Despite great leaps towards inclusion for all, our society still seems to have a fairly limited awareness of the need to or even how to make our communities accessible to all citizens.
This can see people with disability being excluded through indirect discrimination, as a result of poorly thought through public and private facilities.
In generations past, as a result of the segregation and institutionalisation of people who were seen as ‘different’, most people were quite unaware of the true unique qualities and needs, of individuals with disability. Unfortunately this ignorance and fear sometimes still persists today.
People in the broader community may have had a concerning experience involving someone with disability in the past, and this affects their interactions with others who have disability now and into the future.
And some people have lower expectations of people with disability. When this attitude comes from significant people in the life of a person with disability, it can affect the person’s opportunities as well as their expectations of themselves.
So how can we work towards removing these attitudinal barriers that can have such a negative impact on people’s lives?
Start early to change attitudes
Schools and early years services have a significant role to play in teaching children from a very young age that their friends with disability have unique skills and talents, hopes and dreams, challenges and needs the same as they do.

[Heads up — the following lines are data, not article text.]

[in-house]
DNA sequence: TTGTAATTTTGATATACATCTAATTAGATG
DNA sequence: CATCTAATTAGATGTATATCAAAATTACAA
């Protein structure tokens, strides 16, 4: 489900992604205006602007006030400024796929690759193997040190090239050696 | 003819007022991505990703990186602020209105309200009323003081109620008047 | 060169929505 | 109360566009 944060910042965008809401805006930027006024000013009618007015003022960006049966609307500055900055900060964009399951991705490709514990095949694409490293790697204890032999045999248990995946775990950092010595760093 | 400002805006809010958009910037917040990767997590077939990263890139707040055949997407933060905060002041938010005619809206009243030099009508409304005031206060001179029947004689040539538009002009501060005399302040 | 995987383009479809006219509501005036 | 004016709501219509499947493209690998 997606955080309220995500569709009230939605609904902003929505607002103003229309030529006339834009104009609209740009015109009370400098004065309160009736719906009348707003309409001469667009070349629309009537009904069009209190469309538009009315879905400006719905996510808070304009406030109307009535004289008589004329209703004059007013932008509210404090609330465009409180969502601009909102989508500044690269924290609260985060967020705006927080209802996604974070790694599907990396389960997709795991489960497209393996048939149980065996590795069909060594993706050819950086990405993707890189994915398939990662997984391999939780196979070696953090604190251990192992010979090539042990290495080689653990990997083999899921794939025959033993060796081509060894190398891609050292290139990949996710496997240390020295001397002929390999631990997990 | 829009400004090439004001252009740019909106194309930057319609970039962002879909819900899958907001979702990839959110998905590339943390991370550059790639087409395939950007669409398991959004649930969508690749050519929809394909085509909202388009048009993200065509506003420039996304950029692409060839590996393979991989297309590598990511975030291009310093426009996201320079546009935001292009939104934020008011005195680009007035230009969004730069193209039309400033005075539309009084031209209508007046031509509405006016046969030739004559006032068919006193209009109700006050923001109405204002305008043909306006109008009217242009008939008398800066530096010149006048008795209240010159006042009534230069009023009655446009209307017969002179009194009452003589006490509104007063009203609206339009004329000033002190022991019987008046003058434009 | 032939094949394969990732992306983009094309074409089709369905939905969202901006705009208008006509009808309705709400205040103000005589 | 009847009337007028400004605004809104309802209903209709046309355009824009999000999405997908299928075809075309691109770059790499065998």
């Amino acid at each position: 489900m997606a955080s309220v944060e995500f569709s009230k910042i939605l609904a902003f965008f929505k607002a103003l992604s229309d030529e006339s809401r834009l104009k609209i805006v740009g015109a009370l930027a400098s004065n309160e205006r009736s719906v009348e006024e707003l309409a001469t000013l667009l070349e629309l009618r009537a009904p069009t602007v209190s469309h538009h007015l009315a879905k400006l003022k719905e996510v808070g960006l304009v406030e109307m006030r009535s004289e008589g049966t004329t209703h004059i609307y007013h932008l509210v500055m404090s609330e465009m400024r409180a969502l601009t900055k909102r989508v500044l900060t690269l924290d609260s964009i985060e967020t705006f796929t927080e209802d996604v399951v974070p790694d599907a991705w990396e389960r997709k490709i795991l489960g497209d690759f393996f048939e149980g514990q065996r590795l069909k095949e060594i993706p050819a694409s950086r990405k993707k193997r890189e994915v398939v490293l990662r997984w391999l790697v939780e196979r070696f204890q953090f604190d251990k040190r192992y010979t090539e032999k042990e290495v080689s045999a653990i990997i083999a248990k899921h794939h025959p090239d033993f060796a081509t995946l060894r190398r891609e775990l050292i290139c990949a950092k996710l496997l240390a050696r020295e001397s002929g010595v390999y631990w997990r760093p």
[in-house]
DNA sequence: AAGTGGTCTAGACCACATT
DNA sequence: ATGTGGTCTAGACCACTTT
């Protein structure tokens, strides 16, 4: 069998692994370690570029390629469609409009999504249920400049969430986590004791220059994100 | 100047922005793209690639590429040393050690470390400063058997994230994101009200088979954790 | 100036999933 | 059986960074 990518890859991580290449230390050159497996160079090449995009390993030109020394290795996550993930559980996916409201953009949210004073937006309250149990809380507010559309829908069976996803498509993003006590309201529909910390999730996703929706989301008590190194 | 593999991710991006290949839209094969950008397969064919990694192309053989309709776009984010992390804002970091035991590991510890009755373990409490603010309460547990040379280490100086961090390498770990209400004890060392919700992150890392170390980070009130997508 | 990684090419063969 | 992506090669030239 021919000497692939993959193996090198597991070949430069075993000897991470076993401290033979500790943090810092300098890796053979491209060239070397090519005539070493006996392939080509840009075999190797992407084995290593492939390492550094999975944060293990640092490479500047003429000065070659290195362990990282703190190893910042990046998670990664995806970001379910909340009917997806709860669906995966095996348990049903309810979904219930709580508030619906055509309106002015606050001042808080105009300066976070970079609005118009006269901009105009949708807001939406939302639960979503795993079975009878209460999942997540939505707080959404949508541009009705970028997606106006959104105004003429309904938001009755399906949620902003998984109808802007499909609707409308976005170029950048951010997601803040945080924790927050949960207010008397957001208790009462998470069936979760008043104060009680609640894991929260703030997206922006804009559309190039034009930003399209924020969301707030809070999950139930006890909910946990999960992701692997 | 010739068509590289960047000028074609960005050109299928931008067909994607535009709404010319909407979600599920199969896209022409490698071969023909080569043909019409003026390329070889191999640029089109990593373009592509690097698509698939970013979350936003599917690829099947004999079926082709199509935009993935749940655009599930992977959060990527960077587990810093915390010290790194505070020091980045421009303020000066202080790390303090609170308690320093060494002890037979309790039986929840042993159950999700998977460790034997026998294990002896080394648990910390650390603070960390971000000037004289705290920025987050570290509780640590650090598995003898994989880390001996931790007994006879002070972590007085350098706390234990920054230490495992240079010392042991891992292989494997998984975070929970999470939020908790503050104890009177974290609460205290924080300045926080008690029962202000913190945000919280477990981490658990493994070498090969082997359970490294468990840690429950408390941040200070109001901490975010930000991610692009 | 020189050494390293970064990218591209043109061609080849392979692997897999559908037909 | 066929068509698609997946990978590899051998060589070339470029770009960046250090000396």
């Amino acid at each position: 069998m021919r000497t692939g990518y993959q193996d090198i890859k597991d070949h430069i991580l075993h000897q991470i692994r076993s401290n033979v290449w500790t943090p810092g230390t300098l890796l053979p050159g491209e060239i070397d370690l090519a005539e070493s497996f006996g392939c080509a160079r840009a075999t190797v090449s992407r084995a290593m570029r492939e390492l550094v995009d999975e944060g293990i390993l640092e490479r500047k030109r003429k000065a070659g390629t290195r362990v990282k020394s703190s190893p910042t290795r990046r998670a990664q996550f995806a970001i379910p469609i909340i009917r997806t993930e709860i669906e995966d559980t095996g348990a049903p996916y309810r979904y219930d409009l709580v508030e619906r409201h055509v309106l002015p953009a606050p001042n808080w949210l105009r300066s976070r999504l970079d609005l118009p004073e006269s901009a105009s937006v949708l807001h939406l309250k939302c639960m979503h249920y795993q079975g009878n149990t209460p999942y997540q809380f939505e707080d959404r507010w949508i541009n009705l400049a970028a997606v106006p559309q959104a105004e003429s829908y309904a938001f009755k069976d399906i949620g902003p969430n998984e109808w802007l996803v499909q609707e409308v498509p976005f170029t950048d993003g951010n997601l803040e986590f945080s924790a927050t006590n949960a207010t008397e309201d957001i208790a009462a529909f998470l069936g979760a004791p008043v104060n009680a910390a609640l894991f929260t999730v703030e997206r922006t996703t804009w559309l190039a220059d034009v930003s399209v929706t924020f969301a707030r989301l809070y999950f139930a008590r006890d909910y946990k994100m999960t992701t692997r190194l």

I had a very heartening conversation with my 7-year old nephew Max recently. He told me about his friend at school who has autism – not that Max knows that, he just knows that Josh does things a bit differently to him and that’s OK.
Hopefully experiences like this will become more and more commonplace in these settings, resulting in the next generation of adults simply accepting diversity as an everyday part of life.
The media also has a great opportunity, and a responsibility, to contribute to changing attitudes towards disability.
We need to see people with disability better represented in all forms of media – including serious acting roles portraying people with disability in positive ways.
This will be the image of disability playing in our lounge rooms and cinemas across the world.
Driving towards the life you want
Fundamentally, there must be many more opportunities for people with disability to be empowered to take control of their lives. This is where the National Disability Insurance Scheme will help in changing attitudes.
People will have greater opportunities to truly be in the ‘driver’s seat’, directing how they get the support that they need to live the life that they want. This in turn will build people’s capacity and confidence in themselves, and increase the expectations of others in regard to what people with disability really can do for themselves.
From my involvement in the community leadership sector, I see huge opportunities for people with disability to gain the confidence and connections to step up into leadership roles, to contribute to legislative and policy change, and to have better representation within decision-making bodies across the country.
And finally as the family, friends, advocates and support workers of people with disability, we have a unique opportunity to talk to others who don’t have these connections and encourage them to challenge their own attitudes.